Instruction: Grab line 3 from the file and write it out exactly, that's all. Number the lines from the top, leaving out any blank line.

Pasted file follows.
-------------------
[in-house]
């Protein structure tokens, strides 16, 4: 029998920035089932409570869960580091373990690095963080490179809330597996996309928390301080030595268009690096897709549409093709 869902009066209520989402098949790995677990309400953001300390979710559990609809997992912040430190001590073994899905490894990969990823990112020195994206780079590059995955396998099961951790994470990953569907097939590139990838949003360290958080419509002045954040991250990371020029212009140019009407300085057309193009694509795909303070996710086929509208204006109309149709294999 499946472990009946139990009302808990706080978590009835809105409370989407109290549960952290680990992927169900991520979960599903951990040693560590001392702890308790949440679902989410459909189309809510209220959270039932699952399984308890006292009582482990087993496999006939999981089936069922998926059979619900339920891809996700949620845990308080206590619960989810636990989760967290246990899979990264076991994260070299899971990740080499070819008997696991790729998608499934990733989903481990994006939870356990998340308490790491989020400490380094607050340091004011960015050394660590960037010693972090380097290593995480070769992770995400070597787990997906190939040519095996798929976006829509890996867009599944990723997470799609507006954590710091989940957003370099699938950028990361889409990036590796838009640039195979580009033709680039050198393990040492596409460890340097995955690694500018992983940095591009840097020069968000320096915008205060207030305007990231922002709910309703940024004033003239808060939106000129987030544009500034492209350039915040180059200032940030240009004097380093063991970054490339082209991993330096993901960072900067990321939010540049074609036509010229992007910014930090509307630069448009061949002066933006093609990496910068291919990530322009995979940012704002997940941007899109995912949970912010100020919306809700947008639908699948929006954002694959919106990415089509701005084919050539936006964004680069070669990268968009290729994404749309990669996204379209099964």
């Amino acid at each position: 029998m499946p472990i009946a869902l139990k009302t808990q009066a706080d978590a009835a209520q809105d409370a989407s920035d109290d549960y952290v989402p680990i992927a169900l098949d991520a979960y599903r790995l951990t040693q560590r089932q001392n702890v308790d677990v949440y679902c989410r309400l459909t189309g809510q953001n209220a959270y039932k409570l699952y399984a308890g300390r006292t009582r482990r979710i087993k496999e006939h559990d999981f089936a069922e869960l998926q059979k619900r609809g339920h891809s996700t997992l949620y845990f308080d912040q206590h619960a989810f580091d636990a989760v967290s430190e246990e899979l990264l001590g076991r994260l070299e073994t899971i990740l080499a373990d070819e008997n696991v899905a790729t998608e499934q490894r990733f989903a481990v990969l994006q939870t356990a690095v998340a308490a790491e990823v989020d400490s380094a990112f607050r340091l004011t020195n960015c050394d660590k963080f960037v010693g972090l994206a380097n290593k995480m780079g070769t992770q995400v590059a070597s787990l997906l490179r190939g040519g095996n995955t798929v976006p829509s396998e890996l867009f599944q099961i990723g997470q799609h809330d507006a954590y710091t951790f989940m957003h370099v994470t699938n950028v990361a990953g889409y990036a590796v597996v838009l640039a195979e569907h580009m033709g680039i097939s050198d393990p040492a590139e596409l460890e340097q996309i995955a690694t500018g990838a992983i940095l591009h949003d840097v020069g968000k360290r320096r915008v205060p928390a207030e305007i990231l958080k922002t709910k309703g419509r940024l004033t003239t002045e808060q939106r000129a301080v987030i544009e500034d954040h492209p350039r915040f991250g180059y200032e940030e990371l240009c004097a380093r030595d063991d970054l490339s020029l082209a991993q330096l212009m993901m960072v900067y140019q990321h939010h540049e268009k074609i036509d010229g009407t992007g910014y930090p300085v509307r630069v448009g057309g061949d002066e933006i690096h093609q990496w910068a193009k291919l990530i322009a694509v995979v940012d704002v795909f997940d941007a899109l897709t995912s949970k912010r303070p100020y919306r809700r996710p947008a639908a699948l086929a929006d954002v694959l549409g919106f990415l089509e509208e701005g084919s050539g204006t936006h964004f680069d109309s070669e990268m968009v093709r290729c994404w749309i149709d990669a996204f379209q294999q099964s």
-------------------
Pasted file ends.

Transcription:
């Amino acid at each position: 029998m499946p472990i009946a869902l139990k009302t808990q009066a706080d978590a009835a209520q809105d409370a989407s920035d109290d549960y952290v989402p680990i992927a169900l098949d991520a979960y599903r790995l951990t040693q560590r089932q001392n702890v308790d677990v949440y679902c989410r309400l459909t189309g809510q953001n209220a959270y039932k409570l699952y399984a308890g300390r006292t009582r482990r979710i087993k496999e006939h559990d999981f089936a069922e869960l998926q059979k619900r609809g339920h891809s996700t997992l949620y845990f308080d912040q206590h619960a989810f580091d636990a989760v967290s430190e246990e899979l990264l001590g076991r994260l070299e073994t899971i990740l080499a373990d070819e008997n696991v899905a790729t998608e499934q490894r990733f989903a481990v990969l994006q939870t356990a690095v998340a308490a790491e990823v989020d400490s380094a990112f607050r340091l004011t020195n960015c050394d660590k963080f960037v010693g972090l994206a380097n290593k995480m780079g070769t992770q995400v590059a070597s787990l997906l490179r190939g040519g095996n995955t798929v976006p829509s396998e890996l867009f599944q099961i990723g997470q799609h809330d507006a954590y710091t951790f989940m957003h370099v994470t699938n950028v990361a990953g889409y990036a590796v597996v838009l640039a195979e569907h580009m033709g680039i097939s050198d393990p040492a590139e596409l460890e340097q996309i995955a690694t500018g990838a992983i940095l591009h949003d840097v020069g968000k360290r320096r915008v205060p928390a207030e305007i990231l958080k922002t709910k309703g419509r940024l004033t003239t002045e808060q939106r000129a301080v987030i544009e500034d954040h492209p350039r915040f991250g180059y200032e940030e990371l240009c004097a380093r030595d063991d970054l490339s020029l082209a991993q330096l212009m993901m960072v900067y140019q990321h939010h540049e268009k074609i036509d010229g009407t992007g910014y930090p300085v509307r630069v448009g057309g061949d002066e933006i690096h093609q990496w910068a193009k291919l990530i322009a694509v995979v940012d704002v795909f997940d941007a899109l897709t995912s949970k912010r303070p100020y919306r809700r996710p947008a639908a699948l086929a929006d954002v694959l549409g919106f990415l089509e509208e701005g084919s050539g204006t936006h964004f680069d109309s070669e990268m968009v093709r290729c994404w749309i149709d990669a996204f379209q294999q099964s």